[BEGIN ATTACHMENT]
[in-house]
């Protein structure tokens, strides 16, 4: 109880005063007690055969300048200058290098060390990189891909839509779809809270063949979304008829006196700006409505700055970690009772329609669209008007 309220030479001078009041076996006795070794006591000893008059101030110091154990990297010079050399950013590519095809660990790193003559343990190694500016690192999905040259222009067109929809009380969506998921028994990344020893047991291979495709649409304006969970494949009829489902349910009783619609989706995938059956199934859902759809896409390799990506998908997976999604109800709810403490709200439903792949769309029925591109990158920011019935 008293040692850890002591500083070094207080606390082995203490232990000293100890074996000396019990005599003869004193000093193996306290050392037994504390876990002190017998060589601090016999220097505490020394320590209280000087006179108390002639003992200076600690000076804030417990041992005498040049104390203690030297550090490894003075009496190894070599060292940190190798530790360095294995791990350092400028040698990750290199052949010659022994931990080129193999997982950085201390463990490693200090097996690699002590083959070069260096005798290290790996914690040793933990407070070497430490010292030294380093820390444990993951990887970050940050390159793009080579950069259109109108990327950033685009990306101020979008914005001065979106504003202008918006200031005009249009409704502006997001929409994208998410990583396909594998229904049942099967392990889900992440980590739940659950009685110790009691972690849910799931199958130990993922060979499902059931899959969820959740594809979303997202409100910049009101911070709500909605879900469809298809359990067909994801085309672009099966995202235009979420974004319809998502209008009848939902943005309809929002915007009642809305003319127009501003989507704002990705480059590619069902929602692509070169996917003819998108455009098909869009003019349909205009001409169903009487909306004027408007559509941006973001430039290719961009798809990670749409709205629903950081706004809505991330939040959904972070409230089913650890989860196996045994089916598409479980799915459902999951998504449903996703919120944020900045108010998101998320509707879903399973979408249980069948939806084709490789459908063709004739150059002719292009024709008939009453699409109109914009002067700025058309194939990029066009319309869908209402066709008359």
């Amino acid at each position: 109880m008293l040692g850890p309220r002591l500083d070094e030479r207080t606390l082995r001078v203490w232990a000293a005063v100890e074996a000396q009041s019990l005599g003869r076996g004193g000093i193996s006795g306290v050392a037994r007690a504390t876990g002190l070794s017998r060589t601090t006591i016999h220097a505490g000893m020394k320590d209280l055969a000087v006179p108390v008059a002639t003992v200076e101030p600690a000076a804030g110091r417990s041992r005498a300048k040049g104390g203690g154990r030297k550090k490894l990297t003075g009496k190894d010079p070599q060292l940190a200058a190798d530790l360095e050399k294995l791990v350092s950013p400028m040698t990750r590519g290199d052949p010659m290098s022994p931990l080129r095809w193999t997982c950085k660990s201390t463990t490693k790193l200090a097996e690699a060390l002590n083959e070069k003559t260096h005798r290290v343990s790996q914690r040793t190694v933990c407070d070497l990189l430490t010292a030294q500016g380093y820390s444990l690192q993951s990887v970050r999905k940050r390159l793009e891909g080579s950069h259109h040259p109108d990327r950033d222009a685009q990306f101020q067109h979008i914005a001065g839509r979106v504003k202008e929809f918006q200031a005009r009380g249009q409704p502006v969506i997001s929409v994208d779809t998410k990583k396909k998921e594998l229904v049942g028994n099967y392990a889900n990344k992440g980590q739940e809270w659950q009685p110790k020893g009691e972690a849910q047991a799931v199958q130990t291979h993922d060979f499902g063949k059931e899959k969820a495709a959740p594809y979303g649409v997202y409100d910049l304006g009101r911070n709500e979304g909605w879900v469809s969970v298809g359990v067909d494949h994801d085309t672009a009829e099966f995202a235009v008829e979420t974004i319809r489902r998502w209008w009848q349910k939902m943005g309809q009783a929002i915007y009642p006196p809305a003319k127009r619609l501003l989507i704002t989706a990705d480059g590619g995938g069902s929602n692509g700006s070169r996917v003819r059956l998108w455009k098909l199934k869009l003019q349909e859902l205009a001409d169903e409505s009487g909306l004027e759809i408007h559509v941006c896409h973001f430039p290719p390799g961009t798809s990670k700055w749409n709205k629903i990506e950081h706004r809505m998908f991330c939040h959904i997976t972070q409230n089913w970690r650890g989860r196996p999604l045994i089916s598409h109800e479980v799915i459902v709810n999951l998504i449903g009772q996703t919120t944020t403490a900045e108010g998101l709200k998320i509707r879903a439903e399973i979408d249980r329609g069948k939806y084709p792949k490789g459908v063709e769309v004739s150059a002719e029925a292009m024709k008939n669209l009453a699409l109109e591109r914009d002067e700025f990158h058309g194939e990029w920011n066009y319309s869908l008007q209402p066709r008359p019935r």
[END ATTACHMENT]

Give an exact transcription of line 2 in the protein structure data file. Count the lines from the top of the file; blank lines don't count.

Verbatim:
């Protein structure tokens, strides 16, 4: 109880005063007690055969300048200058290098060390990189891909839509779809809270063949979304008829006196700006409505700055970690009772329609669209008007 309220030479001078009041076996006795070794006591000893008059101030110091154990990297010079050399950013590519095809660990790193003559343990190694500016690192999905040259222009067109929809009380969506998921028994990344020893047991291979495709649409304006969970494949009829489902349910009783619609989706995938059956199934859902759809896409390799990506998908997976999604109800709810403490709200439903792949769309029925591109990158920011019935 008293040692850890002591500083070094207080606390082995203490232990000293100890074996000396019990005599003869004193000093193996306290050392037994504390876990002190017998060589601090016999220097505490020394320590209280000087006179108390002639003992200076600690000076804030417990041992005498040049104390203690030297550090490894003075009496190894070599060292940190190798530790360095294995791990350092400028040698990750290199052949010659022994931990080129193999997982950085201390463990490693200090097996690699002590083959070069260096005798290290790996914690040793933990407070070497430490010292030294380093820390444990993951990887970050940050390159793009080579950069259109109108990327950033685009990306101020979008914005001065979106504003202008918006200031005009249009409704502006997001929409994208998410990583396909594998229904049942099967392990889900992440980590739940659950009685110790009691972690849910799931199958130990993922060979499902059931899959969820959740594809979303997202409100910049009101911070709500909605879900469809298809359990067909994801085309672009099966995202235009979420974004319809998502209008009848939902943005309809929002915007009642809305003319127009501003989507704002990705480059590619069902929602692509070169996917003819998108455009098909869009003019349909205009001409169903009487909306004027408007559509941006973001430039290719961009798809990670749409709205629903950081706004809505991330939040959904972070409230089913650890989860196996045994089916598409479980799915459902999951998504449903996703919120944020900045108010998101998320509707879903399973979408249980069948939806084709490789459908063709004739150059002719292009024709008939009453699409109109914009002067700025058309194939990029066009319309869908209402066709008359």